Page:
Department needs to carry costs of electronic tagging, warn sheep farmers
The full cost of electronic sheep tagging (EID) must be carried by the Department of Agriculture until the marts and factories are fully compliant with the new technology.
The demand was made this week by the ICSA and INHFA after it emerged that most marts will not have EID reading equipment operational by June 1.
Under new regulations, all sheep leaving a farm from this Saturday (June 1) must have a form of electronic identification.
However, many marts have confirmed to the Farming Independent that they will not have their tag-reading equipment in place and operational until later in the summer, and not until the autumn in some cases.
It was initially envisaged that factories and marts would be approved Central Points of Recording (CPRs), with the necessary equipment to read EID tags.
ICSA and INHFA have now called for the Department of Agriculture to carry the full cost of EID tagging until sheep farmers can see the benefits of the technology.
ICSA sheep chair Sean McNamara said there was no justification for sheep farmers to bear the cost of EID tagging.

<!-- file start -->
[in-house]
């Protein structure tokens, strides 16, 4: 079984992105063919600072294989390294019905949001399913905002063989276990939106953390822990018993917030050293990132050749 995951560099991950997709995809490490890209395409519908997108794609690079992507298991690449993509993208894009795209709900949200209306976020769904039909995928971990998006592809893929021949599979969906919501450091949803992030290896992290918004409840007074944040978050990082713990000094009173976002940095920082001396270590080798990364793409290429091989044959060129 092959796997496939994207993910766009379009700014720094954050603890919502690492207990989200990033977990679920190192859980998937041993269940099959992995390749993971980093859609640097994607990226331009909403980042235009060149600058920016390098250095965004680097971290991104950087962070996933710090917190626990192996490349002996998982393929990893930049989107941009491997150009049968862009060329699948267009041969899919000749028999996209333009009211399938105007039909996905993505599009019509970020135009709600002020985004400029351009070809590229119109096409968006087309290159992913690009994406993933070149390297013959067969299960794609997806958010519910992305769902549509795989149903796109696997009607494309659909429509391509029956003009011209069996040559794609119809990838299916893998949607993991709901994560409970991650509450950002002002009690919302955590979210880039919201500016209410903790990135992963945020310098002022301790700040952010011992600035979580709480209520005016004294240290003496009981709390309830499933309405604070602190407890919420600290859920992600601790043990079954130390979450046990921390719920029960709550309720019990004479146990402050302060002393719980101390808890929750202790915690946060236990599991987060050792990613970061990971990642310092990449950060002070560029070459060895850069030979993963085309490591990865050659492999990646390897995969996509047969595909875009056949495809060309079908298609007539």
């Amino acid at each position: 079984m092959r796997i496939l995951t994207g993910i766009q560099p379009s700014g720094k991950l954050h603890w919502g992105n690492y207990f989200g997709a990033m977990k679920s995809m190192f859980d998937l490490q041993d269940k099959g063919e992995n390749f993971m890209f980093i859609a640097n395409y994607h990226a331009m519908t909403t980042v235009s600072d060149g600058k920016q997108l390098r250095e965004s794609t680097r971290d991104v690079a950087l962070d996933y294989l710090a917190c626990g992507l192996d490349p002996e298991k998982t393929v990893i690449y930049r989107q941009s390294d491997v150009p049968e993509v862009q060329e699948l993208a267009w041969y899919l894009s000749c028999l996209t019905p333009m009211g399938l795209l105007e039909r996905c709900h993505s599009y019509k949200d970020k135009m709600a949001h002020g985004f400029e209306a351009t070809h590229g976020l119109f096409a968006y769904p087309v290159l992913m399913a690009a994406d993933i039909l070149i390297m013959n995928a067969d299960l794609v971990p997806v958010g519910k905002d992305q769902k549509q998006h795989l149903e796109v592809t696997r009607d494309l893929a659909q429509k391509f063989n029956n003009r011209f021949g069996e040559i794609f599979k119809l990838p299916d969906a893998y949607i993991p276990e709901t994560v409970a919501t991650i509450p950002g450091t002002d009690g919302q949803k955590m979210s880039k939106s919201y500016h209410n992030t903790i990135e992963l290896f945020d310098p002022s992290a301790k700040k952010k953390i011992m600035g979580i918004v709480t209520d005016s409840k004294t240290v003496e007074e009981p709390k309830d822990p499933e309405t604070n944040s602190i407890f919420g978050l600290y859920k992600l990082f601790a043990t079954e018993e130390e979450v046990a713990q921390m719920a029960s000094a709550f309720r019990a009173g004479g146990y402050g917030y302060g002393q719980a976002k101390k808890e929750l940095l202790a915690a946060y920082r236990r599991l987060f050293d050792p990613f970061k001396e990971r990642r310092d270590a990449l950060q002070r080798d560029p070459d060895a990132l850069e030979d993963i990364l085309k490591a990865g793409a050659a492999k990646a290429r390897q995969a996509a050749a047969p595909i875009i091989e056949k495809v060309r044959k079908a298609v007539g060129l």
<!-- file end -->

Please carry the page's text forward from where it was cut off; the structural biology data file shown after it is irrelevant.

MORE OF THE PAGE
"The factories and marts have not come on board with electronic tagging," he said.
"They have not been compelled to do so by the Department of Agriculture and so the majority have not invested in the necessary equipment in time for the June 1 deadline.
"Sheep farmers don't have a choice in the matter; we have to buy electronic tags.
"However, from June 1, ICSA is calling for a full refund for electronic tags purchased after that date. The cost to farmers for EID tags is upwards of €2.5m per annum. It is a cost we cannot bear, and a cost we should not be expected to bear, if the tags are not being read by the marts and meat factories," he added.
"So until it comes to pass that 100pc of sheep and lambs passing through marts and factories are being read electronically, there is absolutely no justification for sheep farmers to be out of pocket."
This view was shared by INHFA leader Colm O'Donnell. He called on Agriculture Minister Michael Creed to step in and cover the full cost of this tagging until such time as it can deliver for farmers in terms of higher prices and reduced paperwork.
"With an annual underspend of over €6m in the Sheep Welfare Scheme, we believe that this should be used in providing the funding for this additional cost," Mr O'Donnell maintained.
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